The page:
George Bush took another bold and controversial step, this time challenging his base on the subject of immigration reform:
Saying the United States needs an immigration system “that serves the American economy and reflects the American dream,” President Bush Wednesday outlined an plan to revamp the nation’s immigration laws and allow some eight million illegal immigrants to obtain legal status as temporary workers.
“Over the generations, we have received energetic, ambitious optimistic people from every part of the world. By tradition and conviction, our country is a welcoming society,” he said. “Every generation of immigrants has reaffirmed the wisdom of remaining open to the talents and dreams of the world. As a nation that values immigration and depends on immigration, we should have immigration laws that work and make us proud,” he said. “Yet, today, we do not.”
So far, what I’ve seen and read on Bush’s new immigration initiative is long on concept and short on details, but it at least acknowledges two truths: there are some jobs that Americans won’t perform at almost any pay rate, let alone at an economically realistic rate, and that we can’t deport 8 million people who we can’t easily locate. The problem on the right are too many people who scream for “law enforcement” directed at a huge number of people who are mostly interested in keeping their heads down and working hard for next to nothing. In a way, it’s sort of like our nation’s drug problem: we have a huge agricultural industry that relies on cheap labor. We can’t get it here, but no one wants to allow nearly enough people across the border (as permanent residents) to work the fields, so we wind up with a smuggling problem of monstrous proportions. The border patrol tries interdiction, which fails miserably across a 1,500-mile border.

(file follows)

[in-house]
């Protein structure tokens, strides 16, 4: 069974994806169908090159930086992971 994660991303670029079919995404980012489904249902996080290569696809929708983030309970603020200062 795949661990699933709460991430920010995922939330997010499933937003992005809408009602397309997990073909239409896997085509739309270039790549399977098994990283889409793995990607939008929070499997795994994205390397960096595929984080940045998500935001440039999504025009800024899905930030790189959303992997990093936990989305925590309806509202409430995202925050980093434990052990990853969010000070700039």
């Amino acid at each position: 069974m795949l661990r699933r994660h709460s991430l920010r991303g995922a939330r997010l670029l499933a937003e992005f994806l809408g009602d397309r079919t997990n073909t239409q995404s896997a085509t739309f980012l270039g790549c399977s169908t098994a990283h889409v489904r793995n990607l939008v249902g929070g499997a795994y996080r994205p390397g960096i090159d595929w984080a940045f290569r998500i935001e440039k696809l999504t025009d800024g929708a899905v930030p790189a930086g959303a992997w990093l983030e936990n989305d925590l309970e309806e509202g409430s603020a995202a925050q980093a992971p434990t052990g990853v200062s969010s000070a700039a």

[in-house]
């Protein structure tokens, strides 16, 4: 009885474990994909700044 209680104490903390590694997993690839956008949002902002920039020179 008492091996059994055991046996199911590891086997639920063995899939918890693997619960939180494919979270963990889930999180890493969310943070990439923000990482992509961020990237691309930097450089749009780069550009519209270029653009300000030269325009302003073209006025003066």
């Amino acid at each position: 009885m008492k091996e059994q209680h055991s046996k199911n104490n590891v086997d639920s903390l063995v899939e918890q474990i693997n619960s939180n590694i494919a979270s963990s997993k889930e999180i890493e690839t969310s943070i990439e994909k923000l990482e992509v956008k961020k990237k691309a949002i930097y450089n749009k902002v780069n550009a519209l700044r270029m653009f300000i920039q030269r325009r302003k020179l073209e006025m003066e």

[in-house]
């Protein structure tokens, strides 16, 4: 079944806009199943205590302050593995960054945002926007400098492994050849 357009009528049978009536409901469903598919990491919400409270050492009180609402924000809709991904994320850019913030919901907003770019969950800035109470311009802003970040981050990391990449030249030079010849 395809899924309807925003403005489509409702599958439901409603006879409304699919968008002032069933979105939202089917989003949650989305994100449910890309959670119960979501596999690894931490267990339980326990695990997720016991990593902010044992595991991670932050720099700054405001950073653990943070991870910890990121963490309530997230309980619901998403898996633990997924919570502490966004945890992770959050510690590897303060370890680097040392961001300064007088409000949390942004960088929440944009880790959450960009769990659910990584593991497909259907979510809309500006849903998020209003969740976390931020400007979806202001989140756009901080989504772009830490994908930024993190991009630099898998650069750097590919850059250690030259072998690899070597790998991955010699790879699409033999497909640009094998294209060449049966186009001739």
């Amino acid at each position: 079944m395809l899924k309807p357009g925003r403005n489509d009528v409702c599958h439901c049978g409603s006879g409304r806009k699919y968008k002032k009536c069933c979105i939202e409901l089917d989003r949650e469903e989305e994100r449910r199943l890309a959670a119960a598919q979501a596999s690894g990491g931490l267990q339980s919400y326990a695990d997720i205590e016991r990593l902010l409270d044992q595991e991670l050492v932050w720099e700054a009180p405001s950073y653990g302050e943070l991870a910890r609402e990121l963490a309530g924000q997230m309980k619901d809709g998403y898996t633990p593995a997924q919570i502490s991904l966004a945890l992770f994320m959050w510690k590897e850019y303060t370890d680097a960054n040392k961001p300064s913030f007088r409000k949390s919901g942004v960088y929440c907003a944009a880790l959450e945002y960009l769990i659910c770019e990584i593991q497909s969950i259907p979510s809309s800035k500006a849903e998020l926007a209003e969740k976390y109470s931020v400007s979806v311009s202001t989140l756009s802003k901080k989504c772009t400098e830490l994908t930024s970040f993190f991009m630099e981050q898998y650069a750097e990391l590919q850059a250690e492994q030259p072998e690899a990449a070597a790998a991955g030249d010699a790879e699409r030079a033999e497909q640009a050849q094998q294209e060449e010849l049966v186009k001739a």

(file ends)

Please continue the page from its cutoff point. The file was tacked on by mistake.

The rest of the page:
From what the President said, this is not a Carteresque (or Reaganesque, for that matter) amnesty program, as the new guest-worker program won’t lead to permanent-resident status. We allow workers from other countries to temporarily migrate to the US to take the jobs Americans won’t do. It’s the bracero program redux, although instead of being seasonal, it allows for a maximum stay for six years. After that point, either the worker would have to already have a green card for immigration or return home.
You may ask, what if they don’t go home? What’s the difference between that and what we have now? For one, the workers would be documented, making them a lot easier to track down, and employers would have no more incentive to hire undocumented workers as the labor cost would be the same and the risk would be much greater. This eliminates the problems of the coyotes who are little better than slavers, taking people across the border in inhumane conditions and forcing them to live in bondage until their debts are repaid. (If you’ve lived in the Southwest, you know that more than once a year you read about dozens of people dying from asphyxiation in a truck or van that transported people like cattle across the border.) Documentation greatly increases our national security by making sure we have a paper trail for everyone who crosses into the US. Finally, the border patrol can then focus on true security issues rather than being overwhelmed by people who flood the borders to support our own agricultural industry.
I can’t say too much about the specifics yet; I’ll be very curious to see exactly how this will be implemented. I do think that Bush has the concepts mostly correct. I also applaud his boldness. It could have been very easy to let this wait until after the election, but it also would have been the wrong thing to do.